The DataOps pipeline cache is saved on the DataOps Runner host machine in the
/agent_cache folder or the cache folder specified during the DataOps Runner Installation. It is designed to reduce pipeline build- and runtime by allowing components or dependencies from a particular pipeline run to be used in subsequent runs without being created or downloaded at the start of every pipeline run.
A folder with a name set to pipeline id/number is created inside
/agent_cache for each pipeline.
This cache is also used to save and retrieve the encrypted secrets stored in the DataOps Vault. This vault contains the credentials specified in YAML files in the host machine's
See the DataOps Vault document for more information.
By default, the pipeline cache is not removed from the host machine. However, if required, it can be destroyed by setting the environment variable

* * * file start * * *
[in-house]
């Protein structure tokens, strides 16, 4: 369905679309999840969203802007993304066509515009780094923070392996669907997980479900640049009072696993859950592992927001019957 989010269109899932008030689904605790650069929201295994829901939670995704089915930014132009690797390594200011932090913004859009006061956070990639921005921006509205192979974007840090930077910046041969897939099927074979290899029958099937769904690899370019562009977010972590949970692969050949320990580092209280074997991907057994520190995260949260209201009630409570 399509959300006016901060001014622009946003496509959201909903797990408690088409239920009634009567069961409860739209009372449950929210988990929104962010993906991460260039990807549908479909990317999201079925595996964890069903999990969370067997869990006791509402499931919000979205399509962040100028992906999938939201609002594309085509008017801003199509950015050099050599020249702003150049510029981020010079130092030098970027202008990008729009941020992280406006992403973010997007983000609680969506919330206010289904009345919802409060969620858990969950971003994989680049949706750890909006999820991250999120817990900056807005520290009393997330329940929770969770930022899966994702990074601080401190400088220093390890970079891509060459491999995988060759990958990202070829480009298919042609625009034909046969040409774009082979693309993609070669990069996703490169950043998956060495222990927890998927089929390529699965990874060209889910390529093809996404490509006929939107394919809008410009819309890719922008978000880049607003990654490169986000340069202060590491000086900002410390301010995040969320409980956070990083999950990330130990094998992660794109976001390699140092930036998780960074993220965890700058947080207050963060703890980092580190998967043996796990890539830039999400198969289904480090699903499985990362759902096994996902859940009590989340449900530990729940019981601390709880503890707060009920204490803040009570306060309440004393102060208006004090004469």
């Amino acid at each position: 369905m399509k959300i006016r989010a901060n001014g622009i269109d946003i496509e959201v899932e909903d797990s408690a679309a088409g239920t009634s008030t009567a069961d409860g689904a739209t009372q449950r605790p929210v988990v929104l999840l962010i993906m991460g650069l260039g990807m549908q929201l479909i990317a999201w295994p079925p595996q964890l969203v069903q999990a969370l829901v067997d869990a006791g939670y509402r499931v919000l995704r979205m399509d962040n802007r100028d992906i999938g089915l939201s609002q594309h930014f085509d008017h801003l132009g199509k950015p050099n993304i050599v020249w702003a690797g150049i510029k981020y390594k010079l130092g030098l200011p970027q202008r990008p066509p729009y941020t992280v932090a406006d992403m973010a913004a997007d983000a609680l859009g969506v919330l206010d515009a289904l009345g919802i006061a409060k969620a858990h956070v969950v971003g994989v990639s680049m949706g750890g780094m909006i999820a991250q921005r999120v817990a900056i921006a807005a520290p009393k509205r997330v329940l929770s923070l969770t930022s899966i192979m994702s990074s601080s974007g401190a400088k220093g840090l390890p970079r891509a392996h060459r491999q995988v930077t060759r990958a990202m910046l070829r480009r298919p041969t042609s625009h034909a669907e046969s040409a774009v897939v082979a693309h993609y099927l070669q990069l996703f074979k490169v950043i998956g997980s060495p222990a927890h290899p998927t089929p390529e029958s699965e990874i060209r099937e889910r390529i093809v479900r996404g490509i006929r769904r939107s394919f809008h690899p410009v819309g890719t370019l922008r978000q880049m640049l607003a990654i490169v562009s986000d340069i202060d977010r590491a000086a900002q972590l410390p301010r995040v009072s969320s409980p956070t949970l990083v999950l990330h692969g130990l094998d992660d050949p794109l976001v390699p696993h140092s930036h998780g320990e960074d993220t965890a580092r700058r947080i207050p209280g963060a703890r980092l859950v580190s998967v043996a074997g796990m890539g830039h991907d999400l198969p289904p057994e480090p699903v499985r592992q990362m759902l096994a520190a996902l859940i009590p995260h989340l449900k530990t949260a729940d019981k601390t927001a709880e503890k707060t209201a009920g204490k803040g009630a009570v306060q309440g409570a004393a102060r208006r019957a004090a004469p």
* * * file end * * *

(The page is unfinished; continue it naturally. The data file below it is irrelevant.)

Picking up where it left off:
CACHE_CLEANUP. The following code snippet shows how to set
CACHE_CLEANUP to ensure that the cache is removed from the host machine at the end of the pipeline run.
stage: Clean Up
In practice, the Base Orchestrator will clean up the whole cache for the current pipeline if
/dataops is called with
If any other job is run after the cache is deleted, it may lead to failure or an incorrect result. Therefore, it is best not to set the
CACHE_CLEANUP environment variable.
Pipeline cache details
The DataOps Runner configuration will mount
/cache/$AGENT_TAG:/agent_cache/:rw. In other words,
/cache/$AGENT_TAG on the host gets mounted to
/agent_cache in each pipeline's job container.
And, to avoid conflicts between different pipelines that use the same agent, each job will create (if it doesn't exist) a
/agent_cache/$CI_PIPELINE_ID directory and then logically link this to
/cache. As a result, all other functions in a job can just read and write from
/cache without interfering with other pipelines.
Lastly, suppose there is a security need to isolate one pipeline from all other pipelines. In that case, it should have its own DataOps Runner, preventing other pipelines from physically reading any of its caches.